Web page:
The Family

The Family
Airstream Weekend Warriors

Friday, November 30, 2012

Big Bend National Park

Big Bend National Park
Far West Texas (Almost in Mexico)
Rio Grande Village Campground

The Arrival 
The descent to Rio Grande Village
     Big Bend National Park has always been a curiosity for me. It is not close to any major city and is the least visited national park. Located in Far West Texas and sharing the border with Mexico, this park is larger than the state of Rhode Island. There are 118 miles of river frontage on the Rio Grande. Most of the park is only accessible by four wheel drive vehicles. This is the type of place I imagined visiting when we bought the Airstream. Airstreams were made for the vast open land in western United States. For those of you that enjoy splendid isolation, Big Bend is not to be missed.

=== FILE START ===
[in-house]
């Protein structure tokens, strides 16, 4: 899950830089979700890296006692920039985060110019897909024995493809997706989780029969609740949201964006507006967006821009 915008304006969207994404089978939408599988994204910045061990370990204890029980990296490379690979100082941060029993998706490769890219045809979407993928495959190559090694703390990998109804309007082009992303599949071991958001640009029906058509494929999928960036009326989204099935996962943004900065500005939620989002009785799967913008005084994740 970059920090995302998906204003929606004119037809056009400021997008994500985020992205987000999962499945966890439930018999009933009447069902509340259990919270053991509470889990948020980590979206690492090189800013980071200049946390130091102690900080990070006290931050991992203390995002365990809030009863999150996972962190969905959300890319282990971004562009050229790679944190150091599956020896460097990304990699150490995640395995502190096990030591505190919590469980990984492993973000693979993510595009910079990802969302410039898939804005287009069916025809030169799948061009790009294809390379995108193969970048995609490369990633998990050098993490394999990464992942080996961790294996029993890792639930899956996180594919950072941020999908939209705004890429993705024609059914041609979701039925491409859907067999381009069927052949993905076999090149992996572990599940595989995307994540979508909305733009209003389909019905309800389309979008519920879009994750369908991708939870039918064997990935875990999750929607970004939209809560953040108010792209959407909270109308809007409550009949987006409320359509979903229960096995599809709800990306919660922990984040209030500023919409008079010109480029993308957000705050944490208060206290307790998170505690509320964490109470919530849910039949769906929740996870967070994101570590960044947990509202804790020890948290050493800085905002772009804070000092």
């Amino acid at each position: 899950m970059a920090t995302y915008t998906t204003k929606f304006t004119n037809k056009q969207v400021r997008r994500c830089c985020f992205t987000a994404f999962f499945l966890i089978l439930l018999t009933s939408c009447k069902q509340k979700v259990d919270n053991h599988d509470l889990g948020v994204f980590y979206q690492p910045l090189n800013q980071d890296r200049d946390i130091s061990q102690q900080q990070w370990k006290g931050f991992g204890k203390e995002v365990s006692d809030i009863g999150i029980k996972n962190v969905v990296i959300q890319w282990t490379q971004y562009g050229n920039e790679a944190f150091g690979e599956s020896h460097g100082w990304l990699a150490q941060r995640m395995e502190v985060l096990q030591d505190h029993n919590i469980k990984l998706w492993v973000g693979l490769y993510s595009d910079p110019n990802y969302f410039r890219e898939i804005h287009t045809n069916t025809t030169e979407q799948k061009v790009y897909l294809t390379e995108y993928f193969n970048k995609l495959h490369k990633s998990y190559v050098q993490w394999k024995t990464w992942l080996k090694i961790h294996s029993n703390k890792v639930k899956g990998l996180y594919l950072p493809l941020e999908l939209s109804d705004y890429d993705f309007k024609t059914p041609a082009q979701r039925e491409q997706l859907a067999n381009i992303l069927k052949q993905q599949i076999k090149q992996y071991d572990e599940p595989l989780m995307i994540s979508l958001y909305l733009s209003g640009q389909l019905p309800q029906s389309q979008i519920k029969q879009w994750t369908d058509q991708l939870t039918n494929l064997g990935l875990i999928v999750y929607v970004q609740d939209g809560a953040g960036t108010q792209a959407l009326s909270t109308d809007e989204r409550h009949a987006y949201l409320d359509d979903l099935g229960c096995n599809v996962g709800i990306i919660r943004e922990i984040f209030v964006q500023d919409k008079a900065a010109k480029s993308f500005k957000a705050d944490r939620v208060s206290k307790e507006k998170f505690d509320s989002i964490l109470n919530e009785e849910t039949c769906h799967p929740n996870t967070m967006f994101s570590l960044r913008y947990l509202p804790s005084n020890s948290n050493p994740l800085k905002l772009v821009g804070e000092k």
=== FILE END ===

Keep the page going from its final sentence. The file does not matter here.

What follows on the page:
The National Park Service has described it better than I ever could:



Splendid Isolation, The Big Bend...

There is a place in Far West Texas where night skies are dark as coal and rivers carve temple-like canyons in ancient limestone. Here, at the end of the road, hundreds of bird species take refuge in a solitary mountain range surrounded by weather-beaten desert. Tenacious cactus bloom in sublime southwestern sun, and diversity of species is the best in the country. This magical place is Big Bend.
    The park has three distinct environments including desert, river and mountain. There are three campgrounds in the park. Two of the campgrounds are on the Rio Grande river. The Rio Grande Village is on the eastern end of the park while the Cottonwood Campground and the outpost of Castalon are on the western end. Both campgrounds are adjacent to steep canyons. In the center of the park, there is a mountain oasis called the Chisos Basin. A campground and  lodge are located in the center of the basin. The Chisos Basin campground is among the most beautiful I have ever seen in terms of setting but was limited to recreational vehicles under 25 feet. That relegated us to the Rio Grande Campground for this trip. Not that we had anything to complain about. All three campgrounds were excellent springboards for exploring this enormous and fascinating park.